There was the Cadillac of minivans. A different kind of company selling a different kind of car. A Swede with no compromises, and a Frenchman that went from strength to strength.
Daihatsus that were perhaps, a bit too modest, by skinny dipping their unknown name in a slogan-less lake. And then we had that crazy distant Yugoslavian cousin who bragged about a ‘road back to sanity’ while his neighbors blew up his plant.
Has anyone seen a Daihatsu Charade on the street in the United States at any time during the current century? Strangely, I’ve now seen two of them in Denver junkyards this year. First there was this ’90 Charade SE, and now we have this ’89 Charade CLS. (Read More…)
Since the Tokyo Auto Show and some Scion scuttlebutt have us on something of a Daihatsu theme here, I thought I’d show a bit of what the small car specialists are up to these days. The truth: despite the brand’s futuristic showcar image projections, Daihatsu mostly plays in the rough-and-tumble entry-level segments of emerging markets, where the cars are small and the margins can be even smaller.
And it’s had better luck there than in the so-called “mature markets.” Though the third generation Charade flopped on the American market amid much popular ridicule of its name (and, according to gearhead lore, oversight of other favorable qualities), the previous generation became the FAW-Tianjin “Xiali,” one of China’s most ubiquitous cars. Now Daihatsu is ditching Europe and hustling strangely cool little mini-MPVs built in Indonesia with the taglines “it’s very cheap” and “we build them compact.” Who needs developed markets? (Read More…)
With traditional compact pickups growing into the new “midsized” segment, Scion has long been tipped as a likely candidate to lead the US market back towards smaller, car-based pickup trucks. And, Scion’s VP Jack Hollis tells TTAC’s sister site Autoguide that such a vehicle, though not a certainty, could be possible.
Versus other vehicles, I can’t say it’s priority one. I’m very interested in it. A lot of prospective owners are interested in it and every meeting I have in Japan, I’m asking, what else can we do.
Hollis reveals that he has, in the past, pushed for an imported Daihatsu pickup for Scion’s US lineup, but that regulatory issues killed the business case. But now he’s suggesting that Scion and Daihatsu might jointly develop a small, fuel-efficient pickup… just as Subaru and Toyota/Scion developed the FT-86 together. If that happens, I’d expect something larger than Daihatsu’s typical kei-style trucks, for reasons hinted at in the video above. And to help you understand the legacy that a Daihatsu-Scion pickup might draw upon, here are a few random images of Daihatsu “trucks” (or possible inspirations) through the ages.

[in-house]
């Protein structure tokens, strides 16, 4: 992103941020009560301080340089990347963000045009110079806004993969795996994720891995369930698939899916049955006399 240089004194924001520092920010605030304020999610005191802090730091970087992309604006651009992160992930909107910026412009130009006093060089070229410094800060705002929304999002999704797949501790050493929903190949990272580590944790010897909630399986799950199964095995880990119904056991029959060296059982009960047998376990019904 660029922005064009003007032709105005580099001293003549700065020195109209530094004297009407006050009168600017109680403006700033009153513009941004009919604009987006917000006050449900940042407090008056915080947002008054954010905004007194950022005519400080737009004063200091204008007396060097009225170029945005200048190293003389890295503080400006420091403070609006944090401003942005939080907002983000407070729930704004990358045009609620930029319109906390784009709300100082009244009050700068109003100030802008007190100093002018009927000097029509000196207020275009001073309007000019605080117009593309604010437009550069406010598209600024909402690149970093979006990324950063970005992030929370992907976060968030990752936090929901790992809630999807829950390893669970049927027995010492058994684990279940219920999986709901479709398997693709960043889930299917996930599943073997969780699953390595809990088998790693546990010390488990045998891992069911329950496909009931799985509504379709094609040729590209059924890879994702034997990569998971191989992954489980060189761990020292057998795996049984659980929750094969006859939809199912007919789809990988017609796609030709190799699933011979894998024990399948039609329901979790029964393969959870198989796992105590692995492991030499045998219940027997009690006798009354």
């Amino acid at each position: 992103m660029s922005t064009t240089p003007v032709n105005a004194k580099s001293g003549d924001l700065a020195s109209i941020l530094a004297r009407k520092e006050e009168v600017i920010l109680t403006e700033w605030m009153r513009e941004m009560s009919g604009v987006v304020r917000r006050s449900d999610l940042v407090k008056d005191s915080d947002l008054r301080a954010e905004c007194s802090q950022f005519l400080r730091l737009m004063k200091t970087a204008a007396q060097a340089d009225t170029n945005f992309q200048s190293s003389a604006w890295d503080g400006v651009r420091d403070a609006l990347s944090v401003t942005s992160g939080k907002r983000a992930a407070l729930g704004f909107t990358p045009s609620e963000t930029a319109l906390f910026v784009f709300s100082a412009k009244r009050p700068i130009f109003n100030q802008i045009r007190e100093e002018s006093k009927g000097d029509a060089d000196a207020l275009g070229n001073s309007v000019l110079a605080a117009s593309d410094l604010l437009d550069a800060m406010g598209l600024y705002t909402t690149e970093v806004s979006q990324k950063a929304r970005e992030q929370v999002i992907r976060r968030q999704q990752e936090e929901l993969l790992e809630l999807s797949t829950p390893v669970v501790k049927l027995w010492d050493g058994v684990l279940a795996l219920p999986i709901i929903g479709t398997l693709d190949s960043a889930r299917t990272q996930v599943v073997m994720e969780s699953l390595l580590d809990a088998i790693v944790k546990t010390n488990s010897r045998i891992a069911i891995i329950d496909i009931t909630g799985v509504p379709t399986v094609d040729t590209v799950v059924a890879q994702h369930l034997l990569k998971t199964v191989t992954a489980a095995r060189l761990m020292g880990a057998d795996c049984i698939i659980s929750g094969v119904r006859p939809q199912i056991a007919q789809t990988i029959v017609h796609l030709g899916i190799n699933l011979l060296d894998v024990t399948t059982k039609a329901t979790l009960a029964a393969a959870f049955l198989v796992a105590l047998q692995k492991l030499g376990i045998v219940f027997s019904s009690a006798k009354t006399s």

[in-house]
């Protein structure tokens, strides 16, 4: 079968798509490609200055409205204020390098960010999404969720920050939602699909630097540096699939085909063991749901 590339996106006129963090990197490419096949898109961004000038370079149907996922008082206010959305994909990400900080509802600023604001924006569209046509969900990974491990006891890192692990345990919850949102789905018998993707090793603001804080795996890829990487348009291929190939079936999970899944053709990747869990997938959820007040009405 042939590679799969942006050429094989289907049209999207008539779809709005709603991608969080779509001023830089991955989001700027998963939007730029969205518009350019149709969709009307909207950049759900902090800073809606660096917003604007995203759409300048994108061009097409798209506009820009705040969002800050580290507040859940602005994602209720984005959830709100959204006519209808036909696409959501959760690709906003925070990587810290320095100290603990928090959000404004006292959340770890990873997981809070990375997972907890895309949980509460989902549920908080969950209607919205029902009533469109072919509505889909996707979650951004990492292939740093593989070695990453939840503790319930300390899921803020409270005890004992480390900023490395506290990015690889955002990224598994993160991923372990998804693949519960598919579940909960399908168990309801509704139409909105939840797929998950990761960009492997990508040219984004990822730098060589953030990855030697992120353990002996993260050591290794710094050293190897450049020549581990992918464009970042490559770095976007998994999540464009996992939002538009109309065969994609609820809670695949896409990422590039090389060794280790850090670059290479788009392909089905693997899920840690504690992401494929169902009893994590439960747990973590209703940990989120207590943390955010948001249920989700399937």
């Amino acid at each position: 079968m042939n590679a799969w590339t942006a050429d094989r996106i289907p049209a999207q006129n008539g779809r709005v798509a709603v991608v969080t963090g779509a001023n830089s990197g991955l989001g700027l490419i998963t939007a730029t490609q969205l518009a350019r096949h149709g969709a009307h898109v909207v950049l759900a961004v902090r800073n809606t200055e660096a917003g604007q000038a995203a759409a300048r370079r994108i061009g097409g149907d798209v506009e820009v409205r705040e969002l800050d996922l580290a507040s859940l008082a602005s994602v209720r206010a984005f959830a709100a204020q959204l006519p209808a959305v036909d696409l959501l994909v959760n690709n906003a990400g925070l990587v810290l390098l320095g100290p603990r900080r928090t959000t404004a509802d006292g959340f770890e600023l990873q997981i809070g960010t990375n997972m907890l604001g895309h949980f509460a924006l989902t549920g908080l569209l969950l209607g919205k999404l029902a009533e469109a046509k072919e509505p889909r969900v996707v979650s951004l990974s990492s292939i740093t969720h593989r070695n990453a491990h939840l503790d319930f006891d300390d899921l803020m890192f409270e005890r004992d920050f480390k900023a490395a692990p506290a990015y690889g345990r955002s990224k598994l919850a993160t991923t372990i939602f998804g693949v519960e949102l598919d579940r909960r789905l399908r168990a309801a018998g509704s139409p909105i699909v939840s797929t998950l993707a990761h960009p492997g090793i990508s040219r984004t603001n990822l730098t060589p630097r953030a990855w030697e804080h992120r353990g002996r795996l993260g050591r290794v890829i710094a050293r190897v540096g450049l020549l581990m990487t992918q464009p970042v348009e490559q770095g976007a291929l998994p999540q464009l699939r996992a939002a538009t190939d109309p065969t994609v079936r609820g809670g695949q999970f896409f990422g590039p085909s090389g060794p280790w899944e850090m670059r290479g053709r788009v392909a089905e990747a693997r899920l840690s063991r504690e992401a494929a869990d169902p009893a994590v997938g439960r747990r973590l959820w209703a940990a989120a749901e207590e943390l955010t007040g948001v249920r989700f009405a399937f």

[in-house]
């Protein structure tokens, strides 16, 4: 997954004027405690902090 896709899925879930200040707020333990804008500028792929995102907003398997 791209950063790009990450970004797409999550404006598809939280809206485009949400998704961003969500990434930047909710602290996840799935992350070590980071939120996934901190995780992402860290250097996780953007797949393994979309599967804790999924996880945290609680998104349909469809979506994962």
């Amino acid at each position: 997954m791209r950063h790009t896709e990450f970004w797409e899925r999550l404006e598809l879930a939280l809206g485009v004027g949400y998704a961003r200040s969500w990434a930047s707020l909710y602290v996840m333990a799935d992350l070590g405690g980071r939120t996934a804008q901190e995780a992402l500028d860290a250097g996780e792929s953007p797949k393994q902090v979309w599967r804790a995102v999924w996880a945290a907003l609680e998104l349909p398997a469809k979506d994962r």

Doesn’t it bug you that you have to shell out loads of money in order to save gas? Here comes a fuel sipper that won’t suck your wallet dry. No fancy electronics, no heavy batteries, and it even so gets 30km per liter of gasoline (according to the JC08 standard,) which translates to a non-EPA, but nonetheless jaw-dropping 70 mpg. According to The Nikkei [sub], Toyota’s Kei car subsidiary Daihatsu “has developed technology that will enable it to offer the only [gasoline powered] car in the world” that gets these numbers without hybrid technology. (Read More…)
Toyota’s minicar subsidiary Daihatsu is leaving Europe. Daihatsu will end auto sales in Europe on Jan. 31, 2013, The Nikkei [sub] reports. Reason given: “The yen’s strength has made exporting vehicles from Japan next to impossible.” (Read More…)
Minicars, that Japanese specialty with a pint-sized (0.66 liter) enginelet, still commands a market share of more than 30 percent in Japan. It used to be more. Toyota didn’t play in that segment, that’s what Daihatsu was for. Today, The Nikkei [sub] reports that Toyota will enter the minicar market. Wait a minute, wasn’t that what Daihatsu was for? Oh, they still are … (Read More…)
Electronic doo-dads such as collision-avoidance systems used to be the realm of pricier models. Fuji Heavy, parent of Subaru, will change that. They are dead set to nannify all Subarus with their newly developed collision avoidance system, says The Nikkei [sub]. (Read More…)
What a difference twenty years makes. The eighties was the Japanese decade, when they were going to take over the US, if not the world. They bought prime real estate assets like Rockefeller Center and Pebble Beach. They wrote books telling the US how to fix its problems. And their car makers were swamping the US like a tsunami. The last of the holdouts, Daihatsu, finally showed up on our shores at a rather inauspicious time: 1988, one year before the great Japanese stock market collapse. Did Daihatsu’s failure and retreat in 1992 have to do more with Japanese hubris in trying to sell a “BMW quality” Geo Metro, or was the Charade just an overpriced charade? Or is there a difference? (Read More…)
Since this approval is lengthy (takes about a year) and costly (even when administered by the VCA, which is known for bargain basement pricing,) the announcement was taken as an intention of Great Wall to enter the European market. Here they come: (Read More…)